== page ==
There is a lot of good discussion here. My question to all: how important is developing a rapport with the chef to you? As Saito-san mentioned in his article on Hashiguchi, "Owner Affinity" is quite an important thing. If you have a regular place you visit (even outside of Japan), you KNOW this to be true. More likely than not, the chef will remember your preferences and interact pleasantly with you, at a deeper level than if you just visited the restaurant once.

While I would obviously never pass up on an opportunity to visit somewhere like Sugita, the difficulty of securing reservations + his already established clientele means that I'll never be able to establish a close relationship with the chef. If I had the chance to dine there, it would probably me more of a one-off gastronomic experience than anything.

On the other hand, there are many places (outside of Omakase and these auction systems) that are much easier to book. You may even find them more delicious than what Tabelog ratings deem the "best" restaurants in town. Given this, I would much prefer revisiting some of the places I enjoyed the most; on some of my revisit occasions, I remember feeling much more relaxed: not only had I been there once (so I kind of knew what to expect), but the chef was also more willing to engage.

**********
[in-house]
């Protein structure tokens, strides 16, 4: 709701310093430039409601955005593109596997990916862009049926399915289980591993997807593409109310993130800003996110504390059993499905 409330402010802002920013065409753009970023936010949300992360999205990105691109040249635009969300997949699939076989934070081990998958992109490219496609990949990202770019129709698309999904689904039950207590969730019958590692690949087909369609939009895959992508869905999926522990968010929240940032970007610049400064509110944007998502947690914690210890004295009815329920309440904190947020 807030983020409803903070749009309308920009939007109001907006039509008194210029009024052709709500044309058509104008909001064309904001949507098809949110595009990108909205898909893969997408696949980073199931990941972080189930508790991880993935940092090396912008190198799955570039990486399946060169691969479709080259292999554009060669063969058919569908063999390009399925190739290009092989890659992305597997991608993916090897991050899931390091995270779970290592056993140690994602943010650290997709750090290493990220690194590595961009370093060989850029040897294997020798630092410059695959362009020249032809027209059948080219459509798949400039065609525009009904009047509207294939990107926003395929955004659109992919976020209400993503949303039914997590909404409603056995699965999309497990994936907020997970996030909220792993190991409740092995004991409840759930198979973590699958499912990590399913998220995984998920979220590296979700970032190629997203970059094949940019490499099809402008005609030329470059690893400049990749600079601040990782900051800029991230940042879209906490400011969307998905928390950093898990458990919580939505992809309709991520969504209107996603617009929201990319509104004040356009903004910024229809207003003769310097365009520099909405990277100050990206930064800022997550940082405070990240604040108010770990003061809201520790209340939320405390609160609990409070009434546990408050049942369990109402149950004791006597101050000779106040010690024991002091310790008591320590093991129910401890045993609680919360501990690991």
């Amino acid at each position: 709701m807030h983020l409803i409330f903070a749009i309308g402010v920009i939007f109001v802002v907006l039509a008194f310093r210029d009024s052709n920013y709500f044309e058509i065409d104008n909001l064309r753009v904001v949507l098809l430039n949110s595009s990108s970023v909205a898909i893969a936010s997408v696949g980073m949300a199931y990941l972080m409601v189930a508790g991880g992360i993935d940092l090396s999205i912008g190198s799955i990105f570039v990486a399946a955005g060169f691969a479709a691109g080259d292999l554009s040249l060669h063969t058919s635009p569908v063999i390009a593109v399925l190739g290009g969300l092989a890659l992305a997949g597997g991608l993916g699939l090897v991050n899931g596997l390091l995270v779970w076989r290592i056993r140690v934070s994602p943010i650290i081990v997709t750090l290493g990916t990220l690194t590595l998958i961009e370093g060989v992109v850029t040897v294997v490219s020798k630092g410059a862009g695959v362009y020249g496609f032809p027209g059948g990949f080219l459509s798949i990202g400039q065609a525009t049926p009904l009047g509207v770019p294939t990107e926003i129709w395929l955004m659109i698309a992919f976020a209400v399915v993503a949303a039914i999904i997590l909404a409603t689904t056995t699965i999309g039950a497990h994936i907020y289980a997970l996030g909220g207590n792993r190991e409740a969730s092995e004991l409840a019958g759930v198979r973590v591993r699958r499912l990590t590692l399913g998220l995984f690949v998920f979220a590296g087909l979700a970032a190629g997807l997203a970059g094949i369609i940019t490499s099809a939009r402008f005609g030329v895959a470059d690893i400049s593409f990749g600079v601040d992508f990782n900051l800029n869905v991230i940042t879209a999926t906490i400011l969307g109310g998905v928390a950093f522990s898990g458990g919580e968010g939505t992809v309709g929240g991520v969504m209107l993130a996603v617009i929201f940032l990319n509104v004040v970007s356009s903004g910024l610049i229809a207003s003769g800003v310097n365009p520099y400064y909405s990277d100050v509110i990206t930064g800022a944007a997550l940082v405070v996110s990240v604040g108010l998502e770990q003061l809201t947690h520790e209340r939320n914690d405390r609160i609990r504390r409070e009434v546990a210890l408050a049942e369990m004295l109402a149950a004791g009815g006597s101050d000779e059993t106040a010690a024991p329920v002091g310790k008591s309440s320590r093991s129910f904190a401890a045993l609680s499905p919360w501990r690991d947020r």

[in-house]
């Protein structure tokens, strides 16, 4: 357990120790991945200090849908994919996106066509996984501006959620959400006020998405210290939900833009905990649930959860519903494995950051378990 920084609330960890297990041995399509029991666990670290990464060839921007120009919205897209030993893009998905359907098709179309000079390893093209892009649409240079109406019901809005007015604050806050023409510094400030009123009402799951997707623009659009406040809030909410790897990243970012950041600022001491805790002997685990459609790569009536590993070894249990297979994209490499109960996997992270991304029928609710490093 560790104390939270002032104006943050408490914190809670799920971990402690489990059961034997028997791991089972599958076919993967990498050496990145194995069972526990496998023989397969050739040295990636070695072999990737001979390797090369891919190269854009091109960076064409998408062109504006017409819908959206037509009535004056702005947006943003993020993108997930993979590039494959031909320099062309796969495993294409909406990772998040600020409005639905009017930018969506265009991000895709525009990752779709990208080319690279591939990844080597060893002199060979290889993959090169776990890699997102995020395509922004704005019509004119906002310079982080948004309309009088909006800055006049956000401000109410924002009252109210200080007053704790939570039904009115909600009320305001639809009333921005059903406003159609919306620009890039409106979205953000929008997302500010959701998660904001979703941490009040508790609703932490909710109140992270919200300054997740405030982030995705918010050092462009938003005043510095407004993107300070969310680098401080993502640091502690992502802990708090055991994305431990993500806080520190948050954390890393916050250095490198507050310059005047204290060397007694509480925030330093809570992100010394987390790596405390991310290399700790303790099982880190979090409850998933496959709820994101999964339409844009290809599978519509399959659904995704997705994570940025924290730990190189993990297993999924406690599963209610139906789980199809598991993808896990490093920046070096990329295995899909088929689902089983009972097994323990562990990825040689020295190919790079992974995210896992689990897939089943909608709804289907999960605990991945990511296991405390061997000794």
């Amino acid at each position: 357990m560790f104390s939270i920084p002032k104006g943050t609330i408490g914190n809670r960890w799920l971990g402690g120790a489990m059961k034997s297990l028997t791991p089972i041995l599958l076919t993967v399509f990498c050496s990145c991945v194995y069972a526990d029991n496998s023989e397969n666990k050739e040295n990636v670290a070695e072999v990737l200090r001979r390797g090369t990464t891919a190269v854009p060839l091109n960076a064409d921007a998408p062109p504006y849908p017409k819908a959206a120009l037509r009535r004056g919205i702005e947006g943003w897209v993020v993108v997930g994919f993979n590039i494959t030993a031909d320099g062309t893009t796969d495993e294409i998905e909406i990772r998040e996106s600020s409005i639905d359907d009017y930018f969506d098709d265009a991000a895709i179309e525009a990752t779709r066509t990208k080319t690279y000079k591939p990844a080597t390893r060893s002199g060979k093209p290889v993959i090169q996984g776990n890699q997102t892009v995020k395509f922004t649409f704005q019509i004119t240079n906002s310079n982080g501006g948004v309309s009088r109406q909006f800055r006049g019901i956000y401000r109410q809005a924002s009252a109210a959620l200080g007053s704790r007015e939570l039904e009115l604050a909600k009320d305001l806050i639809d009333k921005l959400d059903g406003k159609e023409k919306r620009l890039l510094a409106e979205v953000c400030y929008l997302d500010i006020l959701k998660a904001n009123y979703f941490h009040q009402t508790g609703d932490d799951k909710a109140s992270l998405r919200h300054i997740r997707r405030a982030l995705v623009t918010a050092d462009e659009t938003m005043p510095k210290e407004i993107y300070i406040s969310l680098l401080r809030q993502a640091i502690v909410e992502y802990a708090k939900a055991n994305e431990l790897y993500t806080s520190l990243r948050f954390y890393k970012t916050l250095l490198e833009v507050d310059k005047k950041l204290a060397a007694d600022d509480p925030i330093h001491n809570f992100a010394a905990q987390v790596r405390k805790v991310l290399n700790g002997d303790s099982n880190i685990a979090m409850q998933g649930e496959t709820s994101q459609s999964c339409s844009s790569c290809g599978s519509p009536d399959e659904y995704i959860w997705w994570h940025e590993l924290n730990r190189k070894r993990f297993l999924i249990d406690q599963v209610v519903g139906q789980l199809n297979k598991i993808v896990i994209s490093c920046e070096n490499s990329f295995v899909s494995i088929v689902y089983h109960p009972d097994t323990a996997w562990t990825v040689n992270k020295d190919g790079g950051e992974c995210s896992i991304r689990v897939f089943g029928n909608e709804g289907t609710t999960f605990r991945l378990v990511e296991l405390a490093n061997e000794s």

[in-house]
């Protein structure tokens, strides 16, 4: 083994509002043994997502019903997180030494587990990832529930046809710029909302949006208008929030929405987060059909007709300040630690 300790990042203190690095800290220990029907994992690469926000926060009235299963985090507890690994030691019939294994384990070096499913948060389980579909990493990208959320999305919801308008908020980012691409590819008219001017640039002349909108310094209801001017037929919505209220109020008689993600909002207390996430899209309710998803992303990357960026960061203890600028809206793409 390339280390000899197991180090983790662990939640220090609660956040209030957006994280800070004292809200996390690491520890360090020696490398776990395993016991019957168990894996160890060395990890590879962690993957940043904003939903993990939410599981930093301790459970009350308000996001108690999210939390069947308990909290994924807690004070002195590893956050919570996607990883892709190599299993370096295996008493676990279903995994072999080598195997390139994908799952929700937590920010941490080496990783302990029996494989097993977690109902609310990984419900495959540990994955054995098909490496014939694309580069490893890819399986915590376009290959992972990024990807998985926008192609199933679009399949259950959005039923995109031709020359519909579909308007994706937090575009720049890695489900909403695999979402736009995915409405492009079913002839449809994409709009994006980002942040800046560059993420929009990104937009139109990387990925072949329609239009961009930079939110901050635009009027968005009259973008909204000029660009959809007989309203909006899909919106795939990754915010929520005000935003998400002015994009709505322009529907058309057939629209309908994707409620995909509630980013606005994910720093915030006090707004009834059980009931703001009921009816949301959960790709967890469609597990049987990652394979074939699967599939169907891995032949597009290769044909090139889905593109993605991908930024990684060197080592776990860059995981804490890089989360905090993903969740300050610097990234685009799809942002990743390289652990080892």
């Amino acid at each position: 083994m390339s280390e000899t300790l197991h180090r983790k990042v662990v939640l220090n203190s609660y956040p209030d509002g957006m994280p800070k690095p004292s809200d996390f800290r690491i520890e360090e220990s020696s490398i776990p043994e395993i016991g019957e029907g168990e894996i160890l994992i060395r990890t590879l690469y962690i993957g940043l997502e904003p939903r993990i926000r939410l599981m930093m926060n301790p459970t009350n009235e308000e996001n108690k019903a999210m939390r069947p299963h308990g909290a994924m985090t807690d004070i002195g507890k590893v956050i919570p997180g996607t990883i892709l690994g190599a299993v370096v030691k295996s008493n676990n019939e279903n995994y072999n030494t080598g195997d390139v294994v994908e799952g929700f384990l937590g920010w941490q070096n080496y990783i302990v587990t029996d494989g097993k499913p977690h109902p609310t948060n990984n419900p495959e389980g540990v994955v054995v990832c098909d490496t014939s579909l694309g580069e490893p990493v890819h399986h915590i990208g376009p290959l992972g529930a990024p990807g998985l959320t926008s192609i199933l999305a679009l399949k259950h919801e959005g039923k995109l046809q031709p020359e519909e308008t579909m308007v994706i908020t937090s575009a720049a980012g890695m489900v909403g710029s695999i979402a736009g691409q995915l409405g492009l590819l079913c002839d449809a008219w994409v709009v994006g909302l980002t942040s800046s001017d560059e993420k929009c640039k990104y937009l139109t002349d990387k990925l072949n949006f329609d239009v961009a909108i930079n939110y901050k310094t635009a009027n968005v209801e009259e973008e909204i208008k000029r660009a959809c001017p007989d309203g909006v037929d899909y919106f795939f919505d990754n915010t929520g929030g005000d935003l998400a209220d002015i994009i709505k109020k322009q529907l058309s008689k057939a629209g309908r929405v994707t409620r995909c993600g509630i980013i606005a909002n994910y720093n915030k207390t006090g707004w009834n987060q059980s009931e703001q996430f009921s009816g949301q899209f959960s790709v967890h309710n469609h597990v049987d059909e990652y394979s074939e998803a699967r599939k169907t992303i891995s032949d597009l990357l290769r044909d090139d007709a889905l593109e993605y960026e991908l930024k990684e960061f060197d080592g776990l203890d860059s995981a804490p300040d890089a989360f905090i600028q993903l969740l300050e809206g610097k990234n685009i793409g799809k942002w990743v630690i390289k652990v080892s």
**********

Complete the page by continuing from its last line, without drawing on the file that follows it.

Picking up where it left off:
In summary - 1) There are plenty of accessible choices in Tokyo that don't require Omakase, auctions, membership systems, referrals, and other things; 2) While it's not a bad idea to chase superstar restaurants (we - yours truly included - often fall into this trap), I also encourage people to revisit the places they most enjoyed, and hopefully develop a relationship with the chef. Maybe when their store explodes in popularity sometime, they'll still let you in!

6 months ago 1664173346

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I have to agree with Justin here. Japan is the only country I could think of in which most has counter seatings. Therefore, the chefs will have to interact with the customers for the whole meal. In contrary, the top restaurants in Europe and USA, the chefs will most likely chat with you for five minutes when they visit your table. So the chefs in Japan will probably want to serve their food to customers who them have prior relationship with or are able to appreciate their cooking. That is why they introduced the introduction only system.